Letters

Letters 08-31-2015

Inalienable Rights This is a response to the “No More State Theatre” in your August 24th edition. I think I will not be the only response to this pathetic and narrow-minded letter that seems rather out of place in the northern Michigan that I know. To think we will not be getting your 25 cents for the movie you refused to see, but more importantly we will be without your “two cents” on your thoughts of a marriage at the State Theatre...

Enthusiastically Democratic Since I was one of the approximately 160 people present at when Senator Debbie Stabenow spoke on August 14 in Charlevoix, I was surprised to read in a letter to Northern Express that there was a “rather muted” response to Debbie’s announcement that she has endorsed Hillary Clinton for president...

Not Hurting I surely think the State Theatre will survive not having the homophobic presence of Colleen Smith and her family attend any matinees. I think “Ms.” Smith might also want to make sure that any medical personnel, bank staff, grocery store staff, waiters and/or waitress, etc. are not homosexual before accepting any service or product from them...

Stay Home I did not know whether to laugh or cry when I read the letter of the extremely homophobic, “disgusted” writer. She now refuses to patronize the State Theatre because she evidently feels that its confines have been poisoned by the gay wedding ceremony held there...

Keep Away In response to Colleen Smith of Cadillac who refused to bring her family to the State Theatre because there was a gay wedding there: Keep your 25 cents and your family out of Traverse City...

Celebrating Moore And A Theatre I was 10 years old when I had the privilege to see my first film at the State Theatre. I will never forget that experience. The screen was almost the size of my bedroom I shared with my older sister. The bursting sounds made me believe I was part of the film...

Outdated Thinking This letter is in response to Colleen Smith. She made public her choice to no longer go to the State Theater due to the fact that “some homosexuals” got married there. I’m not outraged by her choice; we don’t need any more hateful, self-righteous bigots in our town. She can keep her 25 cents...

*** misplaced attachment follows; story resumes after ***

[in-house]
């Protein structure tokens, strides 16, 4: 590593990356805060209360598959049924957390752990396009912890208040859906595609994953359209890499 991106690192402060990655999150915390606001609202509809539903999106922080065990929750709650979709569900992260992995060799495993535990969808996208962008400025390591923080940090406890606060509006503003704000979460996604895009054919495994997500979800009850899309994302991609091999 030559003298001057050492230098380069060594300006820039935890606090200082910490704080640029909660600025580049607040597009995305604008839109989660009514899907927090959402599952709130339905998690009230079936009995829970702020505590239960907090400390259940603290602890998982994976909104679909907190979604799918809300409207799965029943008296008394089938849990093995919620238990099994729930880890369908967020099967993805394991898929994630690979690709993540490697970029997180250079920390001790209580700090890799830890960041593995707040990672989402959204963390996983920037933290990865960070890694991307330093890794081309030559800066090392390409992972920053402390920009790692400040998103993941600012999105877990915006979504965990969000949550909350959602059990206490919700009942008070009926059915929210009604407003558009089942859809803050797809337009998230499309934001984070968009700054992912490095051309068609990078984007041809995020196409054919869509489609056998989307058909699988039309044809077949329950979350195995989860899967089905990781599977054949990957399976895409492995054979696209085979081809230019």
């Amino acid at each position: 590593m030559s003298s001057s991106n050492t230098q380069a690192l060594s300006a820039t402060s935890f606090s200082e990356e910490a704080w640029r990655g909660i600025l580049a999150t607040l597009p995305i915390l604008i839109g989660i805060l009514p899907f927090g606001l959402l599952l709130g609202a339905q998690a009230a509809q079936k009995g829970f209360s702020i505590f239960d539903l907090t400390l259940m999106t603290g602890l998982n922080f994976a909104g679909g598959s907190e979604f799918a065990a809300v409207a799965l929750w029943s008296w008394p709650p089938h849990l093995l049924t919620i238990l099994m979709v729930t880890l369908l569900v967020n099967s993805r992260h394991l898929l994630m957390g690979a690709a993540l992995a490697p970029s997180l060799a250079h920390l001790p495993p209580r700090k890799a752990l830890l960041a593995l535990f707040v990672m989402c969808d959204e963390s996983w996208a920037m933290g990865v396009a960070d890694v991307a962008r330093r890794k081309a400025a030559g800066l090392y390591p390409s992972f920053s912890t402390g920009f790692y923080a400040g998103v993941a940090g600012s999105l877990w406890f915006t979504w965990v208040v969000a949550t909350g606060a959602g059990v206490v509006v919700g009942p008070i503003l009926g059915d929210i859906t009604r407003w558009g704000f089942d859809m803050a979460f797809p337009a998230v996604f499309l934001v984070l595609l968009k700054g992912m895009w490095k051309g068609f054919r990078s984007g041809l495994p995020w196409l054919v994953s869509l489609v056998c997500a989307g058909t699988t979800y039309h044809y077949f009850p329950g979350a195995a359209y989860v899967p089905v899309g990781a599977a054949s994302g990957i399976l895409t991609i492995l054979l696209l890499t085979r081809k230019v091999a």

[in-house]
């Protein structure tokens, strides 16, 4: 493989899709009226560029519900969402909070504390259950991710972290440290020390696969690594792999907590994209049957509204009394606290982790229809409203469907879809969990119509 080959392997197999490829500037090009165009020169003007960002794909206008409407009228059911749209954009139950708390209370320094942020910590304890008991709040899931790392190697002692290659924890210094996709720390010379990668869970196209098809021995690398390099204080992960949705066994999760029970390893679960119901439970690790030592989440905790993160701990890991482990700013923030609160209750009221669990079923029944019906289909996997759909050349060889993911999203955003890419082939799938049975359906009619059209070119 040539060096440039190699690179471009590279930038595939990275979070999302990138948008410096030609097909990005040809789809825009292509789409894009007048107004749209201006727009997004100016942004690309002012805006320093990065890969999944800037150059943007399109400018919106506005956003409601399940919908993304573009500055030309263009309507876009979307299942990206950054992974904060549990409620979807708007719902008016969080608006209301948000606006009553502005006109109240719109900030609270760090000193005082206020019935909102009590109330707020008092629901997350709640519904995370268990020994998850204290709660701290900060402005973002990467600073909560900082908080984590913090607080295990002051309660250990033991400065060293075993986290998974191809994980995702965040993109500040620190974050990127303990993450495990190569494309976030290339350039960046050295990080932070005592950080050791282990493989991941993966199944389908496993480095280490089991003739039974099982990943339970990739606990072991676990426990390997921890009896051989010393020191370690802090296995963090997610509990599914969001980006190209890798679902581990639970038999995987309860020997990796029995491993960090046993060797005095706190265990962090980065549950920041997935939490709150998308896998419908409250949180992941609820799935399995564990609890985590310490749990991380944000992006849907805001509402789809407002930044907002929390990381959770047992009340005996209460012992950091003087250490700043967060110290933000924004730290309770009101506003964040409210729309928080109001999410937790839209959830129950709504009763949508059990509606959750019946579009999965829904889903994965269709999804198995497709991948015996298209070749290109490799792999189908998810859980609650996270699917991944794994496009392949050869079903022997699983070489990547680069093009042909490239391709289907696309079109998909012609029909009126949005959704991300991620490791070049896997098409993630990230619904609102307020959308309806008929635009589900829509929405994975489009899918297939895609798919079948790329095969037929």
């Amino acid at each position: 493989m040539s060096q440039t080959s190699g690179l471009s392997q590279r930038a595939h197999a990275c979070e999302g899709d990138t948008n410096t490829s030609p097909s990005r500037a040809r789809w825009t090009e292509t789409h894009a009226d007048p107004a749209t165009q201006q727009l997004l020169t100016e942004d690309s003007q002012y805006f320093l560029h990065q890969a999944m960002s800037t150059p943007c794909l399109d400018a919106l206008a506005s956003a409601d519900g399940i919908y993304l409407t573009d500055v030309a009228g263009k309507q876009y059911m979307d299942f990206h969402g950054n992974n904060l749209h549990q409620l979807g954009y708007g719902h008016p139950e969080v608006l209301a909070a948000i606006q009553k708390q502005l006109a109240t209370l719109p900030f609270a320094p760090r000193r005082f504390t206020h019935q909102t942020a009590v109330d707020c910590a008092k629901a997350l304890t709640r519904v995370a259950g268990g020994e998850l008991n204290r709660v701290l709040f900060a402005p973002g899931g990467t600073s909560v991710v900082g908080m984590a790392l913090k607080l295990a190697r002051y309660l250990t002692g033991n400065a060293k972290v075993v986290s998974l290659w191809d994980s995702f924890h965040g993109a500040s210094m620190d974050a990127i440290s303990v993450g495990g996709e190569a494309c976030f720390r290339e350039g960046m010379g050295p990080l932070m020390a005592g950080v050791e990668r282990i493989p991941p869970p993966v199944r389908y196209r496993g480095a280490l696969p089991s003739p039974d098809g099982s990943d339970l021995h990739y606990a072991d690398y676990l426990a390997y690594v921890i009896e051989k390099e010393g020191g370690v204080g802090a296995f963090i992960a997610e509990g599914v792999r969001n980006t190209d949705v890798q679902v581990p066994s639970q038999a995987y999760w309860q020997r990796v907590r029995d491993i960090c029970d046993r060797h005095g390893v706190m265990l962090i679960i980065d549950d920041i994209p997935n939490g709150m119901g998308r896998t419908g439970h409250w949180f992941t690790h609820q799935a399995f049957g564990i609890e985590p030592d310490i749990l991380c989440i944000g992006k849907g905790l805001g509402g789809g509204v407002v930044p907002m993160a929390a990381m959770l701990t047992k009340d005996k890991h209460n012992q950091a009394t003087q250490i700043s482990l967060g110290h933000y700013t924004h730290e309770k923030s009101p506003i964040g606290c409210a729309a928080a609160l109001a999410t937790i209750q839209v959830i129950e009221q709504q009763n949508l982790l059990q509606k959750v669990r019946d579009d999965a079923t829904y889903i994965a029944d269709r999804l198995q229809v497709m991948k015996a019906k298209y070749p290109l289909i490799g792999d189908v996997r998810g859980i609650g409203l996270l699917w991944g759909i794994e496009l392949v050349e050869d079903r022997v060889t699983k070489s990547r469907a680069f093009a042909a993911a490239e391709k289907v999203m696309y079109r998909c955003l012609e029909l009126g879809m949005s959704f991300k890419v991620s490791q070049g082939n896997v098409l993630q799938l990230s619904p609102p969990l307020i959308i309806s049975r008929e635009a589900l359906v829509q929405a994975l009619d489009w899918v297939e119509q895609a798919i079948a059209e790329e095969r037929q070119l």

Mackinac Pipeline Must Be Shut Down Crude oil flowing through Enbridge’s 60-yearold pipeline beneath the Mackinac Straits and the largest collection of fresh water on the planet should be a serious concern for every resident of the USA and Canada. Enbridge has a very “accident” prone track record...

Your Rights To Colleen, who wrote about the State Theatre: Let me thank you for sharing your views; I think most of us are well in support of the first amendment, because as you know- it gives everyone the opportunity to express their opinions. I also wanted to thank Northern Express for not shutting down these types of letters right at the source but rather giving the community a platform for education...

No Role Model [Fascinating Person from last week’s issue] Jada quoted: “I want to be a role model for girls who are interested in being in the outdoors.” I enjoy being in the outdoors, but I don’t want to kill animals for trophy...

Home · Articles · News · Art · The artistic life of Chuck Forman
. . . .

The artistic life of Chuck Forman

Priscilla Miller - December 31st, 2007
Chuck Forman’s interest in art was initially sparked by a seventh grade art teacher. She got him interested in oil painting, and after that, he was “hooked.” While attending Fordson High School in Dearborn, Michigan, he took courses in engineering and drafting, yet he also managed to get in three hours a day of art classes.